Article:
Advanced Command line processing with lld

  Hi Nick, Michael,

I was trying to vision an advanced command line processing framework for
lld, which would essentially do the following

a) Creating nodes from command line options
b) Validate the command line options
c) Rearrange command line options by running passes!

*Creating nodes from command line options*

For the linker to support various flavors, we wouldn't want to treat
command line options as just options as for example on ELF,
we have

a) positional command line options
b) group command line options
c) non position based

To accommodate all the options, the command line options that the linker
gets could be treated as a graph where the nodes represent

* input files
* grouped commands
* positional commands

all other inputs which don't fall in the category are also represented by
nodes and represented as a vector.

*Advantages

*a) don't need advanced logic to detect a file from being loaded twice
b) much cleaner code, because of less singleton patterns used
c) easy to debug and represent them
**
*Validate the command line options
*It would be nice to have Traits registered for each and every type of
node to check for valid options in them. The actual command line parsing
library will not be responsible for validating the options.

*Rearrange command line options

*Certain users keep playing with the linker command line options until
they figure out a set of options that work for them,

Essentially I have seen people playing around with

a) --start-group, --end-group (traverses the whole list of files in the
group many times until no new symbol is added)
b) --force-load-archive, --no-force-load-archive (force load all the
symbols from the archive library)

*The disadvantage of using (a)/(b) are making the linker slower.

*It would be useful to have a Pass Manager to change the order of files
that are seen in the command line for the below reasons :-

a) Input file positioning, which positions the file depending on the
number of calls from one file to another file.
b) Improve locality of reference by positioning files closer to each other.

*Other advantages*
Dead input file stripping. You can remove input files that are not
referenced in a static link.

*Representation

*I thought of representing

a) input files
b) group commands
c) positional commands

by creating atoms as LLD has a framework to represent atoms that can be
tested and played around with.

The whole command line could be represented as

a) a set of command line atoms with their assigned ordinals
b) you have a *follow on* edge from one input file to the other
c) you have a in-group reference for all input files that are in a group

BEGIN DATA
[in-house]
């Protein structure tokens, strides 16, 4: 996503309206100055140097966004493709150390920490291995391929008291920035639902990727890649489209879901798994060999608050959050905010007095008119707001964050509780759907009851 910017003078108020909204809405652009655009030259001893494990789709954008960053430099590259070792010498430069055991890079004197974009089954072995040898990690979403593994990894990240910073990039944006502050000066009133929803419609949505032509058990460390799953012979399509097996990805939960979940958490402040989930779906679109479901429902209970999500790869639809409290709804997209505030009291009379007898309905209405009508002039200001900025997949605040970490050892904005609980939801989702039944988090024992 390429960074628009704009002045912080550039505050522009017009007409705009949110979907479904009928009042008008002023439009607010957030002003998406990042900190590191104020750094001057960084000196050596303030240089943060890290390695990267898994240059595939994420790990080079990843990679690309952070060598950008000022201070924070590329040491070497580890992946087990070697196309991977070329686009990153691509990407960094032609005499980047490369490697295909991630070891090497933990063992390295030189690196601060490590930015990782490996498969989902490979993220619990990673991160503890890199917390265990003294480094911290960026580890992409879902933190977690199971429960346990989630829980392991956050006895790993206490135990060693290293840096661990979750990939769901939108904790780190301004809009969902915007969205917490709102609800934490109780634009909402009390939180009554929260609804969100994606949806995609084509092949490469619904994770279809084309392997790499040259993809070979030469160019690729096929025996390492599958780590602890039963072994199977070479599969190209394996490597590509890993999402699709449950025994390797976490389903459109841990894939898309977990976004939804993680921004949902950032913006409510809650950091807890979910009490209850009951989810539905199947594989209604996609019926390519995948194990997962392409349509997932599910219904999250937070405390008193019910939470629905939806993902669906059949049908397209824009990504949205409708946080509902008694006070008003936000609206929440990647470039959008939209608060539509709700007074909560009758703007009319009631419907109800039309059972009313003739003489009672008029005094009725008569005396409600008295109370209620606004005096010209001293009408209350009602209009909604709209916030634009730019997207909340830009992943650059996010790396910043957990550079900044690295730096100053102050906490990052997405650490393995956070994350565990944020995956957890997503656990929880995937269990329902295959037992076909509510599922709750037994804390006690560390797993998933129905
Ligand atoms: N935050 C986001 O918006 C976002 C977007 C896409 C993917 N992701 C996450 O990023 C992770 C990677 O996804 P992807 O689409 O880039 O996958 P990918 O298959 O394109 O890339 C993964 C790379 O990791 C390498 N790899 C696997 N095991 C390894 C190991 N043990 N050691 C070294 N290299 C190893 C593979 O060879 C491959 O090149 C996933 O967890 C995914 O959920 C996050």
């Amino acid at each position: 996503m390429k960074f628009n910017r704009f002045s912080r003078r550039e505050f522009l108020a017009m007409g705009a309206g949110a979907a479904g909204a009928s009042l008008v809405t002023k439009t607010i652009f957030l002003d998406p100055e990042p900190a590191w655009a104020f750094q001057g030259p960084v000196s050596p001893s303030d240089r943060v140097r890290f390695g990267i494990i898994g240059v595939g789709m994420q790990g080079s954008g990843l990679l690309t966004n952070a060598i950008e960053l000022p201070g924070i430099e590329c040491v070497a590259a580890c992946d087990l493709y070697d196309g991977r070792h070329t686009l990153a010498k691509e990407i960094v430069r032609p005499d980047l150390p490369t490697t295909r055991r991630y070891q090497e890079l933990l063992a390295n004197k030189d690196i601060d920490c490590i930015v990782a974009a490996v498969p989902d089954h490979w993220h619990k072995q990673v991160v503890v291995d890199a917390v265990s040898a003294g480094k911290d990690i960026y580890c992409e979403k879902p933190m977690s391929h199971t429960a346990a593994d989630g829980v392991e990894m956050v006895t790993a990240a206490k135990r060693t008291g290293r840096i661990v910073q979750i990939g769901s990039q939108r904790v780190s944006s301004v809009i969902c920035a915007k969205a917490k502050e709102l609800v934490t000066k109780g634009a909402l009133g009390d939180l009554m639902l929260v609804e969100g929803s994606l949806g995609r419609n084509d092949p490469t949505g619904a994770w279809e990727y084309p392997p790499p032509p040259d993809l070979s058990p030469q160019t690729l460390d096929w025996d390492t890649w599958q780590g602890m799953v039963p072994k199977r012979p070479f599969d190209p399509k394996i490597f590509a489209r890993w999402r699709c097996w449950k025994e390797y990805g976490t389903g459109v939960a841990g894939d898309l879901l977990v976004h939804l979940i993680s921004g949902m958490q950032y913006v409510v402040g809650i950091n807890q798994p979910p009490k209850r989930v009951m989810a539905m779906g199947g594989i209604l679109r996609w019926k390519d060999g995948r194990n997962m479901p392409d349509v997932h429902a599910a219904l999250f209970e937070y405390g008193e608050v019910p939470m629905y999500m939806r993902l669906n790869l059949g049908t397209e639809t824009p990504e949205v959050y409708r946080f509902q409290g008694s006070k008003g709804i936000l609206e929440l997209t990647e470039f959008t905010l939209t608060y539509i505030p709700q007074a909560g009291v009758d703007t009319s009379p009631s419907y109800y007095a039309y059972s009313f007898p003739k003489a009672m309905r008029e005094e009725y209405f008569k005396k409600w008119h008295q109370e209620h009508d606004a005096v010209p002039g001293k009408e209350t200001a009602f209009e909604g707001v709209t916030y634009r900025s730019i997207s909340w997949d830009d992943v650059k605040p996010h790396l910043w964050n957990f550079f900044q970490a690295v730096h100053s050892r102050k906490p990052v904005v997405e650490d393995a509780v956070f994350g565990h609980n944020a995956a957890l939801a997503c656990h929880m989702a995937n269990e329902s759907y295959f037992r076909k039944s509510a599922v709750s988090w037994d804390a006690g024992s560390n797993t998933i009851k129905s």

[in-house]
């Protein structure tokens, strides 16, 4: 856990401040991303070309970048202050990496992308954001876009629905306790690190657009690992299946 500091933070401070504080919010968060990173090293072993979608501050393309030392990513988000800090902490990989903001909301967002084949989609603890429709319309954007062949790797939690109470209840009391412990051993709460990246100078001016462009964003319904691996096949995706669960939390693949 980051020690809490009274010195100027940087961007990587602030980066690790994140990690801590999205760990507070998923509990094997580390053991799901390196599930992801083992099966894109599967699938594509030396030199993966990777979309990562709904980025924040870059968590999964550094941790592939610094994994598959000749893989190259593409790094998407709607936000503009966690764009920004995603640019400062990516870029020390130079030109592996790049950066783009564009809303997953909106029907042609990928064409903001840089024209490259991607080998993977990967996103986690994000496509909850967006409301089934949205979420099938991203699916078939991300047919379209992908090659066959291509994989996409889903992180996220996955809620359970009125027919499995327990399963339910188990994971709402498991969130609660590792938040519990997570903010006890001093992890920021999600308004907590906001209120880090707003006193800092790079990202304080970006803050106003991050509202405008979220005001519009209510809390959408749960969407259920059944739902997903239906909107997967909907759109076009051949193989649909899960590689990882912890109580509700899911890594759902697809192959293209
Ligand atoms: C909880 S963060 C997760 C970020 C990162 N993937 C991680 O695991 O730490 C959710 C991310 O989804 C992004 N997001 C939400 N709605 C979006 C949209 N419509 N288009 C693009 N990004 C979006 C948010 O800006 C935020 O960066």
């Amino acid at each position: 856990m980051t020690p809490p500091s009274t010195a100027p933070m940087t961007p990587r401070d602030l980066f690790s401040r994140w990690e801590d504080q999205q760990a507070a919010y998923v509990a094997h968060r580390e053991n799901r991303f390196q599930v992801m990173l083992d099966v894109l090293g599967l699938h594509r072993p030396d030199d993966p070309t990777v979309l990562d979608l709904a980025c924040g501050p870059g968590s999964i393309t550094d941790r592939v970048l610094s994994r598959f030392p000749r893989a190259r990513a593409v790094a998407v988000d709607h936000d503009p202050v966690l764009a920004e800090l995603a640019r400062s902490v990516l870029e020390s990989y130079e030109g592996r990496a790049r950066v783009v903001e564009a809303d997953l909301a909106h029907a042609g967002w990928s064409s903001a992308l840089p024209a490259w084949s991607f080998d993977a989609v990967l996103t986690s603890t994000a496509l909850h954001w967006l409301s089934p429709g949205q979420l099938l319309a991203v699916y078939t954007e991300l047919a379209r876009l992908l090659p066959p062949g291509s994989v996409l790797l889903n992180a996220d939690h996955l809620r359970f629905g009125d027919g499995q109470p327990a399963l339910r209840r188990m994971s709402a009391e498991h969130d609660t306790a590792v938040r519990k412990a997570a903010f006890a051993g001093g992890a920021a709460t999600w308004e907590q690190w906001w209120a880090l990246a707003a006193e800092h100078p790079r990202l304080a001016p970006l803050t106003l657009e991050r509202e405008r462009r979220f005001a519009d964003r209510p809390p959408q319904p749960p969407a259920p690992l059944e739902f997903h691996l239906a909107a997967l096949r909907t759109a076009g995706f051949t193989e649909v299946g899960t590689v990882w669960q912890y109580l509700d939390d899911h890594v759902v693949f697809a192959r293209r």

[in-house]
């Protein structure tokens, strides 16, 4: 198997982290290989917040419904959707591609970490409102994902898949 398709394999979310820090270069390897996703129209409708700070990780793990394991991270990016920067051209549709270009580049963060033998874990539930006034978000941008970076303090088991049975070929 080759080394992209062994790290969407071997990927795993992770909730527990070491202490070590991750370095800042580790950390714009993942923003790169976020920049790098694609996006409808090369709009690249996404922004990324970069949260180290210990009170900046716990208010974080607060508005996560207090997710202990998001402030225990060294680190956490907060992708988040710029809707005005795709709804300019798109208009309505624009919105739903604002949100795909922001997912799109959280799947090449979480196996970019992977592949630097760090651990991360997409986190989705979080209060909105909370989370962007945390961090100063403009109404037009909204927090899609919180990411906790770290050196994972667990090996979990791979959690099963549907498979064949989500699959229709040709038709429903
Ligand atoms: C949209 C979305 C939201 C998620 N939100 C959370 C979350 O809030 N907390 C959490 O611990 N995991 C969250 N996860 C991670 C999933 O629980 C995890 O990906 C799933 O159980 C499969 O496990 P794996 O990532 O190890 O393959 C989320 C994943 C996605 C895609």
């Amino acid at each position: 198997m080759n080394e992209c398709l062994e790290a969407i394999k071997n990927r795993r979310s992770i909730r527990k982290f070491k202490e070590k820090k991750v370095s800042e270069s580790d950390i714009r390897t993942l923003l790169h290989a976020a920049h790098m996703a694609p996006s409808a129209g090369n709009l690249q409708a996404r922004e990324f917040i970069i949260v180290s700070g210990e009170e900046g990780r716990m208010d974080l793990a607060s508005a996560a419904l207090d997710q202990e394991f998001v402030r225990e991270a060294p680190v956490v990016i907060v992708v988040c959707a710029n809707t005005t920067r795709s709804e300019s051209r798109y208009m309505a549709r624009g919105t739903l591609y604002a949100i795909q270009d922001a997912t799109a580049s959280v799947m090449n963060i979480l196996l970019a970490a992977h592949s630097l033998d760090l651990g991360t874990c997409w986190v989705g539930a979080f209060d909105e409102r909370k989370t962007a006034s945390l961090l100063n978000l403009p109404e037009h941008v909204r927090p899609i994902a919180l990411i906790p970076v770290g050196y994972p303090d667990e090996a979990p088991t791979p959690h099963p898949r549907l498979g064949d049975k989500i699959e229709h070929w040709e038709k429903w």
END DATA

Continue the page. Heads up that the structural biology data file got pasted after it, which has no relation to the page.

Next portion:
For example, if you have a command line as below :-

LLD -flavor gnu a.o b.o c.o --start-group libc.a libpthread.a --as-needed
libc.so --no-as-needed --end-group d.o mylib.a libc.a

This could be represented by atoms

a.o ------------------> b.o -------------------> c.o ---> (GROUP) ----->
d.o ---> mylib.a ---> libc.a
followed by (fb) fb fb |
           fb fb fb

    libc.a ---------------> libpthread.a --> as-needed -------> libc.so

          fb ingroup (ingroup) fb
(ingroup)
                                                                                                                                                                     &n
bsp;&nb sp;

*Advantages
*a) Writer has a way to look at the command line options as atoms too.
b) Not sure if LTO could use this framework to call the compiler back with
the appropriate set of options.
c) Can use the ReaderWriterYAML framework for testing!

Thanks

Shankar Easwaran
**

--
Qualcomm Innovation Center, Inc. is a member of Code Aurora Forum, hosted by the Linux Foundation

This should be sent to the llvm-dev list.

Done.

I think we will need a model like this for input files in order to
correctly evaluate in the resolver, but I think this is the wrong way to go
about it.

We simply need a graph data structure that represents the input semantics
and provide mutable access to it throughout the link. So you're graph is
correct, I just wouldn't model it with Atoms. As for the command line
parser, the only part it has in this is generating the initial graph.

The only reason I modeled it with atoms was to rearrange them to increase locality of reference.
Different targets can optionally add command line passes to reorder them and optimize the command line to their needs.

The Darwin DAG would basically be a single GROUP node with all the inputs.

Ok.

Thanks

Shankar Easwaran